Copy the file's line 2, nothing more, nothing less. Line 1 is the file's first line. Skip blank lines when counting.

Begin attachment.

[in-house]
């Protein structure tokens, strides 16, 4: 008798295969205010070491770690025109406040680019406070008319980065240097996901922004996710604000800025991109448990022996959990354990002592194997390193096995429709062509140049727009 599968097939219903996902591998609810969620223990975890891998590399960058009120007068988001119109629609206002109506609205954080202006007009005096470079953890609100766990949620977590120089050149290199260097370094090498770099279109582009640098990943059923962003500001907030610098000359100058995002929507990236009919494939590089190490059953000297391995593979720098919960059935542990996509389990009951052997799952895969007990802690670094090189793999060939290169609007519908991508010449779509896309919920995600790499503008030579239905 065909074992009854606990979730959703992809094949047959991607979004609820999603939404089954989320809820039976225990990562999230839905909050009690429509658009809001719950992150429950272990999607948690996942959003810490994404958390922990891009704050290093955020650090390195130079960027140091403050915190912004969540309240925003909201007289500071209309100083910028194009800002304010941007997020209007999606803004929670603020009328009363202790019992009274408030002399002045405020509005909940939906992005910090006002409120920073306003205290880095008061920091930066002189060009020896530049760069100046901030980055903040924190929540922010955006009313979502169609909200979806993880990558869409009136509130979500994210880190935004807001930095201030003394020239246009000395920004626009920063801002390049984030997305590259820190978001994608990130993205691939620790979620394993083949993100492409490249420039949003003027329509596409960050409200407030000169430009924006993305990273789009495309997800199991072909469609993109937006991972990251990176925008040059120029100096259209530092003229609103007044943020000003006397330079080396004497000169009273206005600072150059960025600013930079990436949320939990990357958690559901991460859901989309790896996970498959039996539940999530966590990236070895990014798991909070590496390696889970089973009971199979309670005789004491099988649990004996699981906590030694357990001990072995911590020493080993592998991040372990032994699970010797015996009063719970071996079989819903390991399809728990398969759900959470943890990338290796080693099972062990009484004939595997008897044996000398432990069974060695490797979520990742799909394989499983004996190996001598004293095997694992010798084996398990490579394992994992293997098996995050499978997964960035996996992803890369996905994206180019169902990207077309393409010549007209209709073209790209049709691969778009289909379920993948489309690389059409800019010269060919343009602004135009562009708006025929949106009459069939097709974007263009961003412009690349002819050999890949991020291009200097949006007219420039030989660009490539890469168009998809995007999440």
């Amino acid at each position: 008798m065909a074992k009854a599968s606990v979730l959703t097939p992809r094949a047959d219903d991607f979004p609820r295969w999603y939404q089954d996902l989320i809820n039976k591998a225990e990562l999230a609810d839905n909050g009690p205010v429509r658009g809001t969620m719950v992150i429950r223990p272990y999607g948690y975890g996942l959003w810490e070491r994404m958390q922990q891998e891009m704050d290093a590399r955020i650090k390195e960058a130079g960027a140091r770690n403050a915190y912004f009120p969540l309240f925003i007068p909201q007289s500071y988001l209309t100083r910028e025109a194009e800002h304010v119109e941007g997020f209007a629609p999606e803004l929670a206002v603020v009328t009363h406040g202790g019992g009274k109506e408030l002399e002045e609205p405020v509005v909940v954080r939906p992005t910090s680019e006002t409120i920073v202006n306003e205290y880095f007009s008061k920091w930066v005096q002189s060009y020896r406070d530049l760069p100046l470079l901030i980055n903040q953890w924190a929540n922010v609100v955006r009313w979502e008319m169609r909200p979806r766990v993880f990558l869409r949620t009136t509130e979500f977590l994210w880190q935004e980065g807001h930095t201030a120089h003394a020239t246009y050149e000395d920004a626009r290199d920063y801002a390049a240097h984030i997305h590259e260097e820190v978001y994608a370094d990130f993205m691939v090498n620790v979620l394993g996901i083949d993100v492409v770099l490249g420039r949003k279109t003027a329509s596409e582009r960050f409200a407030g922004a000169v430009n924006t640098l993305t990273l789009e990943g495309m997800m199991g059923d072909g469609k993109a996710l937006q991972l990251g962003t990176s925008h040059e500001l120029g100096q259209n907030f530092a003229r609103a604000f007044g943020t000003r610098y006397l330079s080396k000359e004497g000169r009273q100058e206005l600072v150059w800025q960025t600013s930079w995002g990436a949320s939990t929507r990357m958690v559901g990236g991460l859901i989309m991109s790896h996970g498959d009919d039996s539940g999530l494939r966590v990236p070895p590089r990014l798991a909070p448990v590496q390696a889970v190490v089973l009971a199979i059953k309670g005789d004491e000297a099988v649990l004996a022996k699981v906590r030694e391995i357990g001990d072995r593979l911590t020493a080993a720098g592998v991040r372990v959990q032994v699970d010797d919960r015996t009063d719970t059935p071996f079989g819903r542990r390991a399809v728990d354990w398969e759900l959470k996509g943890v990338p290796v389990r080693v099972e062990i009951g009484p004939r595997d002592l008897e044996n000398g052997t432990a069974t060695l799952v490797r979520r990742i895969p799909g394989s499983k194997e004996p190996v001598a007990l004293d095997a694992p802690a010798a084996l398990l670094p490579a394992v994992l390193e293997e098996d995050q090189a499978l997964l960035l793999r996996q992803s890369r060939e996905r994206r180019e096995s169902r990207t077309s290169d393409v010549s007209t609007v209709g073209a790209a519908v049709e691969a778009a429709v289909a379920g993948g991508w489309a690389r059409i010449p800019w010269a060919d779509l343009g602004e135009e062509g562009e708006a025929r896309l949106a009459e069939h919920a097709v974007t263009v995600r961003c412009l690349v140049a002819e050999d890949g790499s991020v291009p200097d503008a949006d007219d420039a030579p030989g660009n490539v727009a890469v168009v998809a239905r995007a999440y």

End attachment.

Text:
């Protein structure tokens, strides 16, 4: 008798295969205010070491770690025109406040680019406070008319980065240097996901922004996710604000800025991109448990022996959990354990002592194997390193096995429709062509140049727009 599968097939219903996902591998609810969620223990975890891998590399960058009120007068988001119109629609206002109506609205954080202006007009005096470079953890609100766990949620977590120089050149290199260097370094090498770099279109582009640098990943059923962003500001907030610098000359100058995002929507990236009919494939590089190490059953000297391995593979720098919960059935542990996509389990009951052997799952895969007990802690670094090189793999060939290169609007519908991508010449779509896309919920995600790499503008030579239905 065909074992009854606990979730959703992809094949047959991607979004609820999603939404089954989320809820039976225990990562999230839905909050009690429509658009809001719950992150429950272990999607948690996942959003810490994404958390922990891009704050290093955020650090390195130079960027140091403050915190912004969540309240925003909201007289500071209309100083910028194009800002304010941007997020209007999606803004929670603020009328009363202790019992009274408030002399002045405020509005909940939906992005910090006002409120920073306003205290880095008061920091930066002189060009020896530049760069100046901030980055903040924190929540922010955006009313979502169609909200979806993880990558869409009136509130979500994210880190935004807001930095201030003394020239246009000395920004626009920063801002390049984030997305590259820190978001994608990130993205691939620790979620394993083949993100492409490249420039949003003027329509596409960050409200407030000169430009924006993305990273789009495309997800199991072909469609993109937006991972990251990176925008040059120029100096259209530092003229609103007044943020000003006397330079080396004497000169009273206005600072150059960025600013930079990436949320939990990357958690559901991460859901989309790896996970498959039996539940999530966590990236070895990014798991909070590496390696889970089973009971199979309670005789004491099988649990004996699981906590030694357990001990072995911590020493080993592998991040372990032994699970010797015996009063719970071996079989819903390991399809728990398969759900959470943890990338290796080693099972062990009484004939595997008897044996000398432990069974060695490797979520990742799909394989499983004996190996001598004293095997694992010798084996398990490579394992994992293997098996995050499978997964960035996996992803890369996905994206180019169902990207077309393409010549007209209709073209790209049709691969778009289909379920993948489309690389059409800019010269060919343009602004135009562009708006025929949106009459069939097709974007263009961003412009690349002819050999890949991020291009200097949006007219420039030989660009490539890469168009998809995007999440």